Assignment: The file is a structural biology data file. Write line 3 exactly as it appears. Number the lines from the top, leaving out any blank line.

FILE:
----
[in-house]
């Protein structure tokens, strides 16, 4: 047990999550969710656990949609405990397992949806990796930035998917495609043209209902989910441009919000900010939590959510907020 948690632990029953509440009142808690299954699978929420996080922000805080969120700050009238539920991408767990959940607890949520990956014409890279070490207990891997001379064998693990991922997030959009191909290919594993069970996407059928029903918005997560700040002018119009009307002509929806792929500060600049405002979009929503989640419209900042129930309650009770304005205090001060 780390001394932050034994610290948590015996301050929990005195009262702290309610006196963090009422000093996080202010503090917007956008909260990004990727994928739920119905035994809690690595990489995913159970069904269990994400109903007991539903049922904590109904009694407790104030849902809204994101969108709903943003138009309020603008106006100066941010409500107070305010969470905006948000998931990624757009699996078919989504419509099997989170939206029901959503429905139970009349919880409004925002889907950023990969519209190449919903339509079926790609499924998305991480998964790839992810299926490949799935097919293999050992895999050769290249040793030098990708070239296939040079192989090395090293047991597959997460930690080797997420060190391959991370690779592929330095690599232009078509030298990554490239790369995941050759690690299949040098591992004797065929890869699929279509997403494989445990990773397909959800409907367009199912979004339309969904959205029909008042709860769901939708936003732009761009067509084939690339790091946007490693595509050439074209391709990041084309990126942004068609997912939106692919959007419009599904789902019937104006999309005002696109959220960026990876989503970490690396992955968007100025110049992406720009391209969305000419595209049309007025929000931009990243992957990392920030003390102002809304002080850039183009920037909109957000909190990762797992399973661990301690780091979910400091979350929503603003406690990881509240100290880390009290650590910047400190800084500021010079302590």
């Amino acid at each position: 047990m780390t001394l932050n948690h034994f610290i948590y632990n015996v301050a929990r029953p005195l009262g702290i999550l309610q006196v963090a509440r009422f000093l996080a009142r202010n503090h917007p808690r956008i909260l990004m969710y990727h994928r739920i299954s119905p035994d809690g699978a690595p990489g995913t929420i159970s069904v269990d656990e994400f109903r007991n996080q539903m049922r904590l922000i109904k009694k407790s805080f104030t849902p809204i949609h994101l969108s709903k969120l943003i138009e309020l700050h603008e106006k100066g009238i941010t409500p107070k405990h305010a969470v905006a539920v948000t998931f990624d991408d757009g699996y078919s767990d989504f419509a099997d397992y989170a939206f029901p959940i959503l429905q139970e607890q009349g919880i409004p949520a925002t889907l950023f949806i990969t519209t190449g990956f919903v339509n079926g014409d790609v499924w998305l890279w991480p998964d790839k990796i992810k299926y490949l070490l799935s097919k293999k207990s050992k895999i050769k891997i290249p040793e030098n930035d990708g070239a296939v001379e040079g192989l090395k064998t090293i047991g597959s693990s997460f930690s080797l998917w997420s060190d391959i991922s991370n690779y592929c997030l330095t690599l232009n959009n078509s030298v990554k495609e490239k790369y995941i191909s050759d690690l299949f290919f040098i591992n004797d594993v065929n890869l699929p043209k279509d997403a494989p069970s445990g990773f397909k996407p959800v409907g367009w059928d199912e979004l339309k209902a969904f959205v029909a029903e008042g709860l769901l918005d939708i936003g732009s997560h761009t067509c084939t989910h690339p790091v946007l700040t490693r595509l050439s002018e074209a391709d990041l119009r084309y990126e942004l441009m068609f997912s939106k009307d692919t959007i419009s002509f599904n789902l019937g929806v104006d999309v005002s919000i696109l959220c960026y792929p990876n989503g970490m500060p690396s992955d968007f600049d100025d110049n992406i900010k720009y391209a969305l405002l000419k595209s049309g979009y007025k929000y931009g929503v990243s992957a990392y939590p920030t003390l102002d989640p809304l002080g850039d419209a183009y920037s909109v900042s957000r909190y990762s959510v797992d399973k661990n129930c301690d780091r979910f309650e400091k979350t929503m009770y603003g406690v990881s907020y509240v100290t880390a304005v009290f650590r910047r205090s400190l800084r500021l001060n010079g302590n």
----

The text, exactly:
């Amino acid at each position: 047990m780390t001394l932050n948690h034994f610290i948590y632990n015996v301050a929990r029953p005195l009262g702290i999550l309610q006196v963090a509440r009422f000093l996080a009142r202010n503090h917007p808690r956008i909260l990004m969710y990727h994928r739920i299954s119905p035994d809690g699978a690595p990489g995913t929420i159970s069904v269990d656990e994400f109903r007991n996080q539903m049922r904590l922000i109904k009694k407790s805080f104030t849902p809204i949609h994101l969108s709903k969120l943003i138009e309020l700050h603008e106006k100066g009238i941010t409500p107070k405990h305010a969470v905006a539920v948000t998931f990624d991408d757009g699996y078919s767990d989504f419509a099997d397992y989170a939206f029901p959940i959503l429905q139970e607890q009349g919880i409004p949520a925002t889907l950023f949806i990969t519209t190449g990956f919903v339509n079926g014409d790609v499924w998305l890279w991480p998964d790839k990796i992810k299926y490949l070490l799935s097919k293999k207990s050992k895999i050769k891997i290249p040793e030098n930035d990708g070239a296939v001379e040079g192989l090395k064998t090293i047991g597959s693990s997460f930690s080797l998917w997420s060190d391959i991922s991370n690779y592929c997030l330095t690599l232009n959009n078509s030298v990554k495609e490239k790369y995941i191909s050759d690690l299949f290919f040098i591992n004797d594993v065929n890869l699929p043209k279509d997403a494989p069970s445990g990773f397909k996407p959800v409907g367009w059928d199912e979004l339309k209902a969904f959205v029909a029903e008042g709860l769901l918005d939708i936003g732009s997560h761009t067509c084939t989910h690339p790091v946007l700040t490693r595509l050439s002018e074209a391709d990041l119009r084309y990126e942004l441009m068609f997912s939106k009307d692919t959007i419009s002509f599904n789902l019937g929806v104006d999309v005002s919000i696109l959220c960026y792929p990876n989503g970490m500060p690396s992955d968007f600049d100025d110049n992406i900010k720009y391209a969305l405002l000419k595209s049309g979009y007025k929000y931009g929503v990243s992957a990392y939590p920030t003390l102002d989640p809304l002080g850039d419209a183009y920037s909109v900042s957000r909190y990762s959510v797992d399973k661990n129930c301690d780091r979910f309650e400091k979350t929503m009770y603003g406690v990881s907020y509240v100290t880390a304005v009290f650590r910047r205090s400190l800084r500021l001060n010079g302590n």